Over at CFM Insider - a political newsletter written by lobbying firm Conkling Fiskum McCormick - they're arguing that the hefty truckload of conservative-leaning ballot measures could hurt, not help, GOP gubernatorial candidate Ron Saxton.
Conservative voters in Oregon who feel increasingly alienated from the Bush Administration may have a lot to root for on November's general election ballot. They likely will have a chance to vote for ballot measures to curb state spending, elect judges regionally, limit eminent domain and require parental notification of abortions for girls 17 years and younger. ...
The conservative ballot measures, however, could complicate efforts by GOP gubernatorial candidate Ron Saxton to broaden his base and improve his chances to unseat Democratic incumbent Ted Kulongoski. Saxton has a record as a centrist Republican, and his campaign success is tied to attracting a chunk of moderate voters in Multnomah County, where he is known for his work as chair of the Portland Public Schools board.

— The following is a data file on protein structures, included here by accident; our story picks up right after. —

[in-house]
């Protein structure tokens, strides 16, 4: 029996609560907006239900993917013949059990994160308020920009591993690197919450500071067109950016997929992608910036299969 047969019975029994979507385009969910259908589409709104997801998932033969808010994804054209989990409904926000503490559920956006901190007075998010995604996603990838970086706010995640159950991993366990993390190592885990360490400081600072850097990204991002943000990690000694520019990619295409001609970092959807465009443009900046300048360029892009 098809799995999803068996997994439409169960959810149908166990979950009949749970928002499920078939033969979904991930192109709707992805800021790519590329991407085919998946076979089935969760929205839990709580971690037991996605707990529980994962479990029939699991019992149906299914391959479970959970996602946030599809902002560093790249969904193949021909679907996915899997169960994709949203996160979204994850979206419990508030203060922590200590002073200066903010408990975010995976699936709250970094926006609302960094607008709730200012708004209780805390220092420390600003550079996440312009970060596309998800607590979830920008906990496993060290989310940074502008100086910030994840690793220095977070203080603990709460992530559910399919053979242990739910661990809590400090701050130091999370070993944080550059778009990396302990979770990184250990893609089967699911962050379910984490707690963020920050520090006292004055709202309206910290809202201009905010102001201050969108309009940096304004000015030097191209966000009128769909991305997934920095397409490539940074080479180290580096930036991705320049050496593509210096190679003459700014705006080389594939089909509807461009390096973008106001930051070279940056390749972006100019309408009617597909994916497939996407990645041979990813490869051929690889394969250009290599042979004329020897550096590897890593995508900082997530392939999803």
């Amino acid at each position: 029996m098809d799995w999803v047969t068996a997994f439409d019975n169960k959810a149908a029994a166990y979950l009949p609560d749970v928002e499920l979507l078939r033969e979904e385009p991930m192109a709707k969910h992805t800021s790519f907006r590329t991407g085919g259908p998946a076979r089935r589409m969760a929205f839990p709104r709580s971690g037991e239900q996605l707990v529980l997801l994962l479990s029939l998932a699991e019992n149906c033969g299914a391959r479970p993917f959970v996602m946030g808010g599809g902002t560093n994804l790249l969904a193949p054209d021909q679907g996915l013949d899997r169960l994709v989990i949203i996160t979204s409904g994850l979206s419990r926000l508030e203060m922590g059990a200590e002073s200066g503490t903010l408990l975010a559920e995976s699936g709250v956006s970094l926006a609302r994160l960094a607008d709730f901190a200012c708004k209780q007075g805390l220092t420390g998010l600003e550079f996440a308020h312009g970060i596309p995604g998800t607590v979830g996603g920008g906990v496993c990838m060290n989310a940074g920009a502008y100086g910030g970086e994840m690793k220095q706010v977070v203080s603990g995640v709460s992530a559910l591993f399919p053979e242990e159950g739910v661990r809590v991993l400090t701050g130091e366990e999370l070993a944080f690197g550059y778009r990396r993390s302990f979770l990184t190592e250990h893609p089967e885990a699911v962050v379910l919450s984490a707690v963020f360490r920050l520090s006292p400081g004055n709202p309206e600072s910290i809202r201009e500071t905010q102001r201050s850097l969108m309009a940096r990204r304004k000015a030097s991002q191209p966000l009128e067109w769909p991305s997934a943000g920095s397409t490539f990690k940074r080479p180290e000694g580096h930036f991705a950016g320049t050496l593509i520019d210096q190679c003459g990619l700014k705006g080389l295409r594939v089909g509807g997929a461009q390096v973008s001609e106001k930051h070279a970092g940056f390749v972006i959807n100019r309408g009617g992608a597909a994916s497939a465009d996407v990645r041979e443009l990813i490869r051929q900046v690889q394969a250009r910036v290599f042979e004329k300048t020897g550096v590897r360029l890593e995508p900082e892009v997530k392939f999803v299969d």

The proposed state spending limit represents a tricky obstacle to Saxton's ability to hold on to fiscally conservative voters, while appealing to moderates. Don McIntire, sponsor of the initiative, says a spending limit is needed to block the impulse of lawmakers, especially Democrats, to spend every dollar the state collects. That rhetoric matches the spirit of Saxton's successful GOP primary campaign, where he pledged to shake up things in Salem and reduce spending.
Opponents, including many public education advocates, will charge that McIntire's spending limitation will doom K-12 schools in Oregon to permanent funding mediocrity. Many of the moderates Saxton hopes to court will hold this view.
It won't do Saxton much good to woo voters in the middle at the expense of losing voters he already locked up on the right.